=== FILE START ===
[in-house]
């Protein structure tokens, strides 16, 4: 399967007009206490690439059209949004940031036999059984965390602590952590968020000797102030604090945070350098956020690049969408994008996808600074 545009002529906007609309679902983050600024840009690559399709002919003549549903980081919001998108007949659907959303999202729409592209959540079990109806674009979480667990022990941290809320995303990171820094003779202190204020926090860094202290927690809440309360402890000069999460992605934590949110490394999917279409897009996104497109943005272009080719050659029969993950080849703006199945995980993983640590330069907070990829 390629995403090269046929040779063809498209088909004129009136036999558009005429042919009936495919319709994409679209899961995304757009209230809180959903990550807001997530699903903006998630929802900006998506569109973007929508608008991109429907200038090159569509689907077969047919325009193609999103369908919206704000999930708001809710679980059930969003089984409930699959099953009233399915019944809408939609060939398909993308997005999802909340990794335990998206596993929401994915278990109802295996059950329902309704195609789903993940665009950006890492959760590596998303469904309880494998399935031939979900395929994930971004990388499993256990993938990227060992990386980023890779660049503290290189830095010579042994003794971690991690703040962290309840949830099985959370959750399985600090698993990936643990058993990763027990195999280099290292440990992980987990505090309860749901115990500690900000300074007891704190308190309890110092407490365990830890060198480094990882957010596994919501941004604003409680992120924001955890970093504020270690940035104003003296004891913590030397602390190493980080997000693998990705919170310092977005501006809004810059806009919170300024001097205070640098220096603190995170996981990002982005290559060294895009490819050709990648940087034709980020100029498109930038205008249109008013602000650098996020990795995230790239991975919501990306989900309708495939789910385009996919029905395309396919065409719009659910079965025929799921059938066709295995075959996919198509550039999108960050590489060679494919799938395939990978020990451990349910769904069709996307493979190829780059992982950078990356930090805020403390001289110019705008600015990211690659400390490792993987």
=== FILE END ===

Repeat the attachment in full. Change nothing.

[in-house]
């Protein structure tokens, strides 16, 4: 399967007009206490690439059209949004940031036999059984965390602590952590968020000797102030604090945070350098956020690049969408994008996808600074 545009002529906007609309679902983050600024840009690559399709002919003549549903980081919001998108007949659907959303999202729409592209959540079990109806674009979480667990022990941290809320995303990171820094003779202190204020926090860094202290927690809440309360402890000069999460992605934590949110490394999917279409897009996104497109943005272009080719050659029969993950080849703006199945995980993983640590330069907070990829 390629995403090269046929040779063809498209088909004129009136036999558009005429042919009936495919319709994409679209899961995304757009209230809180959903990550807001997530699903903006998630929802900006998506569109973007929508608008991109429907200038090159569509689907077969047919325009193609999103369908919206704000999930708001809710679980059930969003089984409930699959099953009233399915019944809408939609060939398909993308997005999802909340990794335990998206596993929401994915278990109802295996059950329902309704195609789903993940665009950006890492959760590596998303469904309880494998399935031939979900395929994930971004990388499993256990993938990227060992990386980023890779660049503290290189830095010579042994003794971690991690703040962290309840949830099985959370959750399985600090698993990936643990058993990763027990195999280099290292440990992980987990505090309860749901115990500690900000300074007891704190308190309890110092407490365990830890060198480094990882957010596994919501941004604003409680992120924001955890970093504020270690940035104003003296004891913590030397602390190493980080997000693998990705919170310092977005501006809004810059806009919170300024001097205070640098220096603190995170996981990002982005290559060294895009490819050709990648940087034709980020100029498109930038205008249109008013602000650098996020990795995230790239991975919501990306989900309708495939789910385009996919029905395309396919065409719009659910079965025929799921059938066709295995075959996919198509550039999108960050590489060679494919799938395939990978020990451990349910769904069709996307493979190829780059992982950078990356930090805020403390001289110019705008600015990211690659400390490792993987």